Looking for more encouragement and fun folks to ride with?
Where to Ride in Austin
1. Austin Bike Map
This map is great because it shows you routes color-coded by biking comfort. New to riding on city streets? Choose the “high comfort” or “medium comfort” routes shown. You can pick up a printed copy of the map at bike shops, other retailers, biking nonprofits and City offices. Or, consult the PDF’s online here: 2017 Bike Map PDF Side 1 (Citywide) and 2017 Bike Map PDF Side 2 (Downtown)
Side 1 is the citywide map, with legend. See Side 2 for a zoomed-in map of the Downtown area, helpful biking tips and information about the route coding. The map also has handy "how to" info about riding safely and legally on city streets.
2. Riding in your local area:
Traveling around Austin by bicycle is supported by a vast network of bike lanes, protected bikeways and bridges in conjunction with crushed stone, paved and dirt trails though major green spaces. Local public transportation is also accommodating when it comes to transporting you and your two- wheeled ride across town. There are also several different clubs, organizations and parks for just about every style of riding. So whether you’re interested in endurance riding, a quick shot around the pump track or casual social rides there is something for everyone.
3. Local rides for new cyclist:
If you prefer riding for fun, training or just leisure there is also a veloway, a 3.1 mile loop that undulates with the natural curves of the landscape. Taking a spin around the Ann and Roy butler Hike and Bike Trail can make for nice little get away along the water front where you can choose the view the city scape or take in a little bit of nature. The Hike and Bike Trail connects with a 7250 foot long board walk that boasts seven viewing areas over the lake.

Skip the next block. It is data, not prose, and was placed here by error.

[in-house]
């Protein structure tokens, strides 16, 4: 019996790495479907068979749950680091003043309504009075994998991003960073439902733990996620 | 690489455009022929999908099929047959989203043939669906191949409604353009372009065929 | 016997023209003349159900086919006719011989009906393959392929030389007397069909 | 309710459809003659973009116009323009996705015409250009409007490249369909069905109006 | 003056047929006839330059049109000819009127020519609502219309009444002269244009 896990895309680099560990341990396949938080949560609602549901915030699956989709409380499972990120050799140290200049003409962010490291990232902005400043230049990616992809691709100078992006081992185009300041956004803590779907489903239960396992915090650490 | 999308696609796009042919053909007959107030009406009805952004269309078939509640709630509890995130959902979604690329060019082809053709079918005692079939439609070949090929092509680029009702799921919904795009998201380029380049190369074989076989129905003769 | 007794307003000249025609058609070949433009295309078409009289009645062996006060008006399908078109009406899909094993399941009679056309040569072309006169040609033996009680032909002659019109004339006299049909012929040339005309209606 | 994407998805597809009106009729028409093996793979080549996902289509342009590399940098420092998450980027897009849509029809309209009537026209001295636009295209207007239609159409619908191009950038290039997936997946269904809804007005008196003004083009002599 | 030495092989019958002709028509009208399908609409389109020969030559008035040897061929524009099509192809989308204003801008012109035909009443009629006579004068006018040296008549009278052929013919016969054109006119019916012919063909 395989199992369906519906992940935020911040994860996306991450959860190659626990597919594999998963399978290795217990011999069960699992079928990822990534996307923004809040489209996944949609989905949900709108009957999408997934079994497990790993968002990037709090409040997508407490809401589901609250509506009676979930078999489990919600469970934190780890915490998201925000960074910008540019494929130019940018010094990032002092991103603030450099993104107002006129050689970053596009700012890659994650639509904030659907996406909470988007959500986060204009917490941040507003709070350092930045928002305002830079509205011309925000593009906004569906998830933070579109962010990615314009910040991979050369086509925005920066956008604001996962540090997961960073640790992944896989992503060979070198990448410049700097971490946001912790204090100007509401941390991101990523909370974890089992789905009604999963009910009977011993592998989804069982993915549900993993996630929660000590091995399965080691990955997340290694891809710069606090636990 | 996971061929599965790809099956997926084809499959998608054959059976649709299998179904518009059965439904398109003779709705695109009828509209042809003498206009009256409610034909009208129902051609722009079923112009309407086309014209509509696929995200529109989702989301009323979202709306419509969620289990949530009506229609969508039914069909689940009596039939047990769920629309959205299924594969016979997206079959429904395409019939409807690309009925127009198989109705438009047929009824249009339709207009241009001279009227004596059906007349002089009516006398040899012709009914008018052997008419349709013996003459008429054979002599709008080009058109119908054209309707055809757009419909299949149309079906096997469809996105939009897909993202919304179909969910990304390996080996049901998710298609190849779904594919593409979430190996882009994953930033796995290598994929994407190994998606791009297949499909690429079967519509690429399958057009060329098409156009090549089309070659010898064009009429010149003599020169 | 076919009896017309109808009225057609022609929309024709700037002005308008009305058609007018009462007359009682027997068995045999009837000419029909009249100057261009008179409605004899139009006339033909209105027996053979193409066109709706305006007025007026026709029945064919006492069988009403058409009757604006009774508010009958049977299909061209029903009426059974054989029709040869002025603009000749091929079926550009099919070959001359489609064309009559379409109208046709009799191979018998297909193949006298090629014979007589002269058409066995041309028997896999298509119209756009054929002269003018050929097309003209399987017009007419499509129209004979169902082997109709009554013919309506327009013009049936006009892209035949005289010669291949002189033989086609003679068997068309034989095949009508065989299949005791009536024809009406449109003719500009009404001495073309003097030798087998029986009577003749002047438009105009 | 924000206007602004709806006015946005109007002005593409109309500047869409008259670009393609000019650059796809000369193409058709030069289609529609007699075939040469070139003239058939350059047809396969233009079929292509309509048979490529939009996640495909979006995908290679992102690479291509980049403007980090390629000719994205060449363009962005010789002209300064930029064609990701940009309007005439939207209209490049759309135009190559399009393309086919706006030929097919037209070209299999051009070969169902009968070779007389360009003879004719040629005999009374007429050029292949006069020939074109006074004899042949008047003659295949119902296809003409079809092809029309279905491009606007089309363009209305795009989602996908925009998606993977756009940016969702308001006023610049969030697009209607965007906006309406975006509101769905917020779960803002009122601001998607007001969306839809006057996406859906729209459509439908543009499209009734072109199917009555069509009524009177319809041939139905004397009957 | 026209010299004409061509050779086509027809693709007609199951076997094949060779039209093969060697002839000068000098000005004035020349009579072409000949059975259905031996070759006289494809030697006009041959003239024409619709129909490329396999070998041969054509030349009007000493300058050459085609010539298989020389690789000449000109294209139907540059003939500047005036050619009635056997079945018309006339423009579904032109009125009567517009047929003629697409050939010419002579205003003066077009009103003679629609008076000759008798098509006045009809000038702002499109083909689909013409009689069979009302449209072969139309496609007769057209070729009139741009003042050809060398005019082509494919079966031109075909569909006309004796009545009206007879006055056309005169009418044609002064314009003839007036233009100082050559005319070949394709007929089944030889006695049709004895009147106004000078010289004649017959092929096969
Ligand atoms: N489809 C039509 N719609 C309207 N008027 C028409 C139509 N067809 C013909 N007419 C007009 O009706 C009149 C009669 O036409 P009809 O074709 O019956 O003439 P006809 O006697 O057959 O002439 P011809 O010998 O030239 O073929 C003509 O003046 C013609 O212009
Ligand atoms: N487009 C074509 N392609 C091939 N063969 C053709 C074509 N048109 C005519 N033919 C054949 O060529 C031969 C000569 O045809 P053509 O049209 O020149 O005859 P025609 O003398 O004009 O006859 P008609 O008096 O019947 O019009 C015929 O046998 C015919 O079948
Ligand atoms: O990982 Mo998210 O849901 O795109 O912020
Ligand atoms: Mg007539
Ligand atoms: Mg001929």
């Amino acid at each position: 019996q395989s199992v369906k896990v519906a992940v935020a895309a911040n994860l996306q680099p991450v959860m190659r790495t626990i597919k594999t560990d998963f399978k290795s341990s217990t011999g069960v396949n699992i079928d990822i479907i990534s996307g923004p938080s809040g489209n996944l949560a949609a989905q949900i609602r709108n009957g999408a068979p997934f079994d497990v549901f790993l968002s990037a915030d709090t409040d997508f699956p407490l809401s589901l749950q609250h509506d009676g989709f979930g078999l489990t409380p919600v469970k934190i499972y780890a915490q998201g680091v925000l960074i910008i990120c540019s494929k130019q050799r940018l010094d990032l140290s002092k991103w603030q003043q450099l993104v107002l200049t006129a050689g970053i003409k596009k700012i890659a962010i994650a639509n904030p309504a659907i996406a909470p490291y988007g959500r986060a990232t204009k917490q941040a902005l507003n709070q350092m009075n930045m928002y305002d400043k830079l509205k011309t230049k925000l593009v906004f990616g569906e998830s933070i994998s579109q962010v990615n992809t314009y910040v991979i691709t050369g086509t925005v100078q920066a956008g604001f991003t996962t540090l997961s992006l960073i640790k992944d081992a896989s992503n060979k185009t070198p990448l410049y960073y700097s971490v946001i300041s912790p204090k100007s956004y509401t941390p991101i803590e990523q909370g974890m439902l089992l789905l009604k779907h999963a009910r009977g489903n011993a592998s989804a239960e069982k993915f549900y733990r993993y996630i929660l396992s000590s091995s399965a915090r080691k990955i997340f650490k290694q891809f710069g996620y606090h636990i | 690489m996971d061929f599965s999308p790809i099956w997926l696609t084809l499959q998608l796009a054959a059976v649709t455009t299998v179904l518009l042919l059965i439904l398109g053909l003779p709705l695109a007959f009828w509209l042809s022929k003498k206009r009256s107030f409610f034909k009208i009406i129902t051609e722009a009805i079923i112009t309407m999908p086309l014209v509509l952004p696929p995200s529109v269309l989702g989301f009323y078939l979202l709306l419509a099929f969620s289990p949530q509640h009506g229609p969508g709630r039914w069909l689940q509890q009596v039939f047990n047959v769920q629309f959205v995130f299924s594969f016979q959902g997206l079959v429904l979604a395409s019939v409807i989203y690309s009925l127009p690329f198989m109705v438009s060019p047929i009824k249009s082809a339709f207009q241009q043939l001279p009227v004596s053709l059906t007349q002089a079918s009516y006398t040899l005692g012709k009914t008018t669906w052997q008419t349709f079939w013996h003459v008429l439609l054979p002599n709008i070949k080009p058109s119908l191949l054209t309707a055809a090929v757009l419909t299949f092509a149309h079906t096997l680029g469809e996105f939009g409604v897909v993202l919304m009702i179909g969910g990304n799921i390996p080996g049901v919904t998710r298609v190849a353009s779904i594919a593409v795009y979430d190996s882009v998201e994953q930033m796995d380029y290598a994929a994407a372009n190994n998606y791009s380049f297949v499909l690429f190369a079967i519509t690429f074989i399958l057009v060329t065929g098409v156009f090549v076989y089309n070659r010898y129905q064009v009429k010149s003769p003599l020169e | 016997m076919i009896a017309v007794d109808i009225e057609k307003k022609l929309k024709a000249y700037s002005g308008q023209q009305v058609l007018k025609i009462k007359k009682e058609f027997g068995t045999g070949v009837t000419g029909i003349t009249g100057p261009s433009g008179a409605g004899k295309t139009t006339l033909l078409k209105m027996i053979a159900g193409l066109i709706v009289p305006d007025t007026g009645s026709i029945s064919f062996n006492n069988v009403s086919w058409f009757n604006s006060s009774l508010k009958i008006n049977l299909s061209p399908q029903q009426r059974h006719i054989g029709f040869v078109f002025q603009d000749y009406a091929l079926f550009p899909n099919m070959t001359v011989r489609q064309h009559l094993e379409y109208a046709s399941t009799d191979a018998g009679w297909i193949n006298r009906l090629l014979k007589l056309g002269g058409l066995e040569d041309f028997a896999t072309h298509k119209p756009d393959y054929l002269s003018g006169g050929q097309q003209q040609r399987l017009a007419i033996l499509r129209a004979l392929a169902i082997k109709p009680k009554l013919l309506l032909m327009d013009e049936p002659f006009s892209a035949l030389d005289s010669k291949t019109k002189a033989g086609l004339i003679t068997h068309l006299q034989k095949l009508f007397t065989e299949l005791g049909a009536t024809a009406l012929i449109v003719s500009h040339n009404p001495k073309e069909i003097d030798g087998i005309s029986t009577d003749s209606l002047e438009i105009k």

Link to more info:
Ann and Roy Butler Hike and Bike Trail and the Boardwalk at Lady Bird Lake:
4. Local bike share/rental:
No bike? No problem. Austin has bike share stations all around the major hot spots around the city. Austin B-Cycle has a pass type for everyone whether you are a local, an weekend explorer, on a budget or a cross town commuter. Austin B-Cycle is a local nonprofit that currently has about 50 stations citywide. For more information about Austin B-Cycle, go to.
5. I already cycle:
Theoffers a more rugged and technical mountain biking experience where a cyclist can single track all day on and off of dirt and grinding over rocky terrain hidden away in the heart of the city.
For the more advanced road cyclist, hooking up with one of therides that leaves out of Mellow Johnny’s might be the way to go. Most rides are fast and long- Just the way you like them.
Or maybe you prefer hitting some big jumps, riding rails or hitting ramps - in which case theor the might be for you.
6. Where to get more information:
There are several places to get more information about cycling in Austin! If you have any questions or want to learn more, please reach out to any of these organizations and they would be happy to help you on your cycling adventure!
Downtown Austin Alliance: